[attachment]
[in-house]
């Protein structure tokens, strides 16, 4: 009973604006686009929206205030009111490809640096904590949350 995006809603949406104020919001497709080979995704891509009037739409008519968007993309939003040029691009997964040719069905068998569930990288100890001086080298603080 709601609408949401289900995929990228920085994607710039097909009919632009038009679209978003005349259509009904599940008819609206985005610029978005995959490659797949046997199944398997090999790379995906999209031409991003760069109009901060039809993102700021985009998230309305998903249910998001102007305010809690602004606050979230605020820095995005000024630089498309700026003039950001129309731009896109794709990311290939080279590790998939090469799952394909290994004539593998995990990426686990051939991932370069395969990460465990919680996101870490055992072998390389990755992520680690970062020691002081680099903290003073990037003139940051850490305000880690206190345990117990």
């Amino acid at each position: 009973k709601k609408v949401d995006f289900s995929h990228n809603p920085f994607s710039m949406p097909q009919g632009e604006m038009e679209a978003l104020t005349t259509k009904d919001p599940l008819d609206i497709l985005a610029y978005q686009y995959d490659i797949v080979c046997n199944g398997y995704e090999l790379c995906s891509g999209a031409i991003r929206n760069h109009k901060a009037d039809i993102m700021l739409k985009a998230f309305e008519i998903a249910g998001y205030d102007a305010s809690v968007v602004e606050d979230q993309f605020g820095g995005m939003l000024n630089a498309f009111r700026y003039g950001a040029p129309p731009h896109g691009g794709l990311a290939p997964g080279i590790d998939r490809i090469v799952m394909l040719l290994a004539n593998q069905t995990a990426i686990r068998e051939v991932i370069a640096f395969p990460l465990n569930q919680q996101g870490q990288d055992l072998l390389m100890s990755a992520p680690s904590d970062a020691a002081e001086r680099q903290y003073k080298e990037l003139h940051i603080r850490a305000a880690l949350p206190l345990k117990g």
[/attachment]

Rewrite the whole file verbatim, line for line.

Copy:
[in-house]
């Protein structure tokens, strides 16, 4: 009973604006686009929206205030009111490809640096904590949350 995006809603949406104020919001497709080979995704891509009037739409008519968007993309939003040029691009997964040719069905068998569930990288100890001086080298603080 709601609408949401289900995929990228920085994607710039097909009919632009038009679209978003005349259509009904599940008819609206985005610029978005995959490659797949046997199944398997090999790379995906999209031409991003760069109009901060039809993102700021985009998230309305998903249910998001102007305010809690602004606050979230605020820095995005000024630089498309700026003039950001129309731009896109794709990311290939080279590790998939090469799952394909290994004539593998995990990426686990051939991932370069395969990460465990919680996101870490055992072998390389990755992520680690970062020691002081680099903290003073990037003139940051850490305000880690206190345990117990």
């Amino acid at each position: 009973k709601k609408v949401d995006f289900s995929h990228n809603p920085f994607s710039m949406p097909q009919g632009e604006m038009e679209a978003l104020t005349t259509k009904d919001p599940l008819d609206i497709l985005a610029y978005q686009y995959d490659i797949v080979c046997n199944g398997y995704e090999l790379c995906s891509g999209a031409i991003r929206n760069h109009k901060a009037d039809i993102m700021l739409k985009a998230f309305e008519i998903a249910g998001y205030d102007a305010s809690v968007v602004e606050d979230q993309f605020g820095g995005m939003l000024n630089a498309f009111r700026y003039g950001a040029p129309p731009h896109g691009g794709l990311a290939p997964g080279i590790d998939r490809i090469v799952m394909l040719l290994a004539n593998q069905t995990a990426i686990r068998e051939v991932i370069a640096f395969p990460l465990n569930q919680q996101g870490q990288d055992l072998l390389m100890s990755a992520p680690s904590d970062a020691a002081e001086r680099q903290y003073k080298e990037l003139h940051i603080r850490a305000a880690l949350p206190l345990k117990g």